We talk rarely talk about death, said the Archbishop of Canterbury during a visit to Rugby’s Bacco Lounge on Thursday, May 3.
South Warwickshire NHS Foundation Trust hosted an event to explore the subject of dying with the Archbishop of Canterbury, the Most Reverend Justin Welby.
Speaking to a packed room at the Bacco Lounge, Archbishop Welby said: “What you’re talking about is so important.
“I’ll repeat what people have said before – in the Victorian era they never talked about sex and always talked about death, whereas now we always talk about sex and never talk about death.”
He said end-of-life care has changed beyond all recognition during his lifetime and it continues to do so.
After drawing on his own experience of losing a child, the Archbishop made his way around the top floor of the restaurant, talking to guests who themselves have experience with end-of-life care.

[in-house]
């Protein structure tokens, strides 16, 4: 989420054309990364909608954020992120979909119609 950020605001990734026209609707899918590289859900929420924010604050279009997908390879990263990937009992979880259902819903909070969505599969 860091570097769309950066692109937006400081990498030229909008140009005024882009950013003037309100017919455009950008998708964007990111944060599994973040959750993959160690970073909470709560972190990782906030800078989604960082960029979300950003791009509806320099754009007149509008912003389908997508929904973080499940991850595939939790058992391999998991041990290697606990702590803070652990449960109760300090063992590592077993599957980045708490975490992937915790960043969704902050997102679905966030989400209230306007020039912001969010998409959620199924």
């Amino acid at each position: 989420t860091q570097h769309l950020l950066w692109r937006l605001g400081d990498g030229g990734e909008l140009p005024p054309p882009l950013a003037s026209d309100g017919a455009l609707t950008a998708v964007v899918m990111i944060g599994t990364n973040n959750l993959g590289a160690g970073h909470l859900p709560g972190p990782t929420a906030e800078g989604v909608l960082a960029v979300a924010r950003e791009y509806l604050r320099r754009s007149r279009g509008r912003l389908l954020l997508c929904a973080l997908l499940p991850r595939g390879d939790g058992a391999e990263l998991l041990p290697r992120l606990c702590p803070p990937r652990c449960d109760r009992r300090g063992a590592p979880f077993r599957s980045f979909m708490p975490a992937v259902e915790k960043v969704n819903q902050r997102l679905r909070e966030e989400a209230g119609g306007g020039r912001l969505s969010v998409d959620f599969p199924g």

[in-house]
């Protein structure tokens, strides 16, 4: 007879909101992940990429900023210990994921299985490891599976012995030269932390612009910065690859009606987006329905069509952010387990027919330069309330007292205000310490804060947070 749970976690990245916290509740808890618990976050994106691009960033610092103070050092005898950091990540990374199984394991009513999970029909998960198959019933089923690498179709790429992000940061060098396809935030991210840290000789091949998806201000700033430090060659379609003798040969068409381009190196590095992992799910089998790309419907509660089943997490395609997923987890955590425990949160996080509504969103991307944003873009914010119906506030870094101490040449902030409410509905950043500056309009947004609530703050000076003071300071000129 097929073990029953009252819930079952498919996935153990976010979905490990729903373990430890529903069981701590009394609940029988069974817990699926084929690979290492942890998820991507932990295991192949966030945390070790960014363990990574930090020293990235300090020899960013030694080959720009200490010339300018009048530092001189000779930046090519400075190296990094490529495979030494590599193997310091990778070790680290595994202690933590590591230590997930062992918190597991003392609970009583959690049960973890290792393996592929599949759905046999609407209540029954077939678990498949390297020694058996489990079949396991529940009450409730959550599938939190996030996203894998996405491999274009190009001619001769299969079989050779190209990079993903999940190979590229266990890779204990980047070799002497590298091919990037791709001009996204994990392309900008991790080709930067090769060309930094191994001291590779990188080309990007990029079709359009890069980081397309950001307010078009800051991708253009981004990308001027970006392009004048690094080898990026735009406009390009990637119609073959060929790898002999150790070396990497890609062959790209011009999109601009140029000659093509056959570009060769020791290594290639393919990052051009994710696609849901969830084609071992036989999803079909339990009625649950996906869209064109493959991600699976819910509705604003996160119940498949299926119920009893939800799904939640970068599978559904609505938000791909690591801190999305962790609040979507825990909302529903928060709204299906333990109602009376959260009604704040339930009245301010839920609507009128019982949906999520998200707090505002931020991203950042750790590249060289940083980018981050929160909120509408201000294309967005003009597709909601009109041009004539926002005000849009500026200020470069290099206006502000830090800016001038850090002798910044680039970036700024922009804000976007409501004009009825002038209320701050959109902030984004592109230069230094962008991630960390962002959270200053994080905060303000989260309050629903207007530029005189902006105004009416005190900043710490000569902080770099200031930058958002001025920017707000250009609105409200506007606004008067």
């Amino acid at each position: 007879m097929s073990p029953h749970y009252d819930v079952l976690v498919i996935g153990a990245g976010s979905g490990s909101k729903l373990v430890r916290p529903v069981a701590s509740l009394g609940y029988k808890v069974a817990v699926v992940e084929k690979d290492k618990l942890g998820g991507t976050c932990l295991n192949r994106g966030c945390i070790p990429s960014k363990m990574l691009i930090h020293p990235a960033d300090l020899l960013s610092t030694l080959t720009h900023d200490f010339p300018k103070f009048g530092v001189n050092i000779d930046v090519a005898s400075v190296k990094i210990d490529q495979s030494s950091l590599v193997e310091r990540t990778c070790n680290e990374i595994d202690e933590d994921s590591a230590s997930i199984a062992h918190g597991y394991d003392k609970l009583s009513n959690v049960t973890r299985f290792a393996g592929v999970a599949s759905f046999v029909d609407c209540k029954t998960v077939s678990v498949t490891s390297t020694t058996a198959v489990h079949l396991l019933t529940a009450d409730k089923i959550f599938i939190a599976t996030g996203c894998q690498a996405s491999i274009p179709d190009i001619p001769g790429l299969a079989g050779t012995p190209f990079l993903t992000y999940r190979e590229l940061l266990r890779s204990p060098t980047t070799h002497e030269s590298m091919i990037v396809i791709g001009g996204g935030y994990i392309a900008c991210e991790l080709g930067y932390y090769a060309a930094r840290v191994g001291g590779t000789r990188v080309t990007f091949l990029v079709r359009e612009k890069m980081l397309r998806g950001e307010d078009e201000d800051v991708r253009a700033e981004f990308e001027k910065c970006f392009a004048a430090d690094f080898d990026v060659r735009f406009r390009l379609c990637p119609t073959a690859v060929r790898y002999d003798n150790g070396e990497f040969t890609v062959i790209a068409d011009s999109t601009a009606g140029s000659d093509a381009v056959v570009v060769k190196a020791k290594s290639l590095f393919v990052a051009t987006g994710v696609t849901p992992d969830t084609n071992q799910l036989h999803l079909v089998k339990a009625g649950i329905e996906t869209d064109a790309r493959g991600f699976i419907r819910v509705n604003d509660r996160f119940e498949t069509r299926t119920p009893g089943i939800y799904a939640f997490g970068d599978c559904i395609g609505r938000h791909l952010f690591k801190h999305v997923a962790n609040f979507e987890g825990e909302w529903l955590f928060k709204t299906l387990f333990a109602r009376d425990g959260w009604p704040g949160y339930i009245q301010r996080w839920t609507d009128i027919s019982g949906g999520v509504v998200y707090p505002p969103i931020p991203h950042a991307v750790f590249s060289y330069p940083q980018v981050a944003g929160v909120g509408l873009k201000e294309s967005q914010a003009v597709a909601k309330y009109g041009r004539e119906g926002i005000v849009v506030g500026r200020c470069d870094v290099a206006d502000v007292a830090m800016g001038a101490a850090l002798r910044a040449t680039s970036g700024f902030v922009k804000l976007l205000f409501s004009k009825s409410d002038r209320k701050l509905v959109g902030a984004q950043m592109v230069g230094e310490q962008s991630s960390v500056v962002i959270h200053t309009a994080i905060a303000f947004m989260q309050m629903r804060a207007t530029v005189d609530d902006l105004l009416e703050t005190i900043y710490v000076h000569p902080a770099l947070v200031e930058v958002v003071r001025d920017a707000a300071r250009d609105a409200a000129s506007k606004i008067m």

One of those speaking with the Archbishop was Tammy Neale, who shared her insights and praised the support she received from NHS staff when her child died.
Tammy explained how her experience will benefit others after it motivated her to train as a paediatric nurse, ready to care for children once she is qualified.
Archbishop Welby thanked healthcare staff for the role they play supporting people through death.
A spokesperson for South Warwickshire NHS Foundation Trust said the aim of the event at the restaurant was: “To help facilitate conversations around death and promote passionate communities.”
Thursday’s event in Rugby was part of the Archbishop’s tour of the diocese, which also saw him visit Southam (where he was a vicar) that afternoon. He also visited the Houlton development’s St Gabriel’s CofE Academy.